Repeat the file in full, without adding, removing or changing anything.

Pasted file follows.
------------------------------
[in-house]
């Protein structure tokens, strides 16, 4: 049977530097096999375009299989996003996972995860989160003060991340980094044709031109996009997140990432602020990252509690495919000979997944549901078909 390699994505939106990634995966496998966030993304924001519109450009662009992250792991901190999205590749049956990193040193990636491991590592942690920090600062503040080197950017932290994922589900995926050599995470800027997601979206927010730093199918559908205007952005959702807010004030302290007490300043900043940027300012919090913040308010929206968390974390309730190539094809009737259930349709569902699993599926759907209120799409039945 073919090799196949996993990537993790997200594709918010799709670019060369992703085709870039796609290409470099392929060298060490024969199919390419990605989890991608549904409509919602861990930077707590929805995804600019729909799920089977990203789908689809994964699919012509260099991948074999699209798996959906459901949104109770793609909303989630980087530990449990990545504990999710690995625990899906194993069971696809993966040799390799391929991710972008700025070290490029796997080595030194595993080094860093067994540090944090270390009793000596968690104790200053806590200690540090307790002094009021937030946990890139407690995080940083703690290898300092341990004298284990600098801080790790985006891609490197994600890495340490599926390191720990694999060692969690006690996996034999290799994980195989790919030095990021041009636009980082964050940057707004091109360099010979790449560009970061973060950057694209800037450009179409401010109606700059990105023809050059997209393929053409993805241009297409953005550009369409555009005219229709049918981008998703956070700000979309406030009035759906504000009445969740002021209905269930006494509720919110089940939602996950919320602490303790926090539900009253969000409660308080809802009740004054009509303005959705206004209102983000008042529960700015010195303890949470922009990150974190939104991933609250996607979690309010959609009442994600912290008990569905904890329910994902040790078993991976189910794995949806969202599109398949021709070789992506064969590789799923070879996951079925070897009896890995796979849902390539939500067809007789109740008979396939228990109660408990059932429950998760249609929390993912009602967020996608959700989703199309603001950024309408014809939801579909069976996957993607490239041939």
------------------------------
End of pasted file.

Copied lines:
[in-house]
């Protein structure tokens, strides 16, 4: 049977530097096999375009299989996003996972995860989160003060991340980094044709031109996009997140990432602020990252509690495919000979997944549901078909 390699994505939106990634995966496998966030993304924001519109450009662009992250792991901190999205590749049956990193040193990636491991590592942690920090600062503040080197950017932290994922589900995926050599995470800027997601979206927010730093199918559908205007952005959702807010004030302290007490300043900043940027300012919090913040308010929206968390974390309730190539094809009737259930349709569902699993599926759907209120799409039945 073919090799196949996993990537993790997200594709918010799709670019060369992703085709870039796609290409470099392929060298060490024969199919390419990605989890991608549904409509919602861990930077707590929805995804600019729909799920089977990203789908689809994964699919012509260099991948074999699209798996959906459901949104109770793609909303989630980087530990449990990545504990999710690995625990899906194993069971696809993966040799390799391929991710972008700025070290490029796997080595030194595993080094860093067994540090944090270390009793000596968690104790200053806590200690540090307790002094009021937030946990890139407690995080940083703690290898300092341990004298284990600098801080790790985006891609490197994600890495340490599926390191720990694999060692969690006690996996034999290799994980195989790919030095990021041009636009980082964050940057707004091109360099010979790449560009970061973060950057694209800037450009179409401010109606700059990105023809050059997209393929053409993805241009297409953005550009369409555009005219229709049918981008998703956070700000979309406030009035759906504000009445969740002021209905269930006494509720919110089940939602996950919320602490303790926090539900009253969000409660308080809802009740004054009509303005959705206004209102983000008042529960700015010195303890949470922009990150974190939104991933609250996607979690309010959609009442994600912290008990569905904890329910994902040790078993991976189910794995949806969202599109398949021709070789992506064969590789799923070879996951079925070897009896890995796979849902390539939500067809007789109740008979396939228990109660408990059932429950998760249609929390993912009602967020996608959700989703199309603001950024309408014809939801579909069976996957993607490239041939």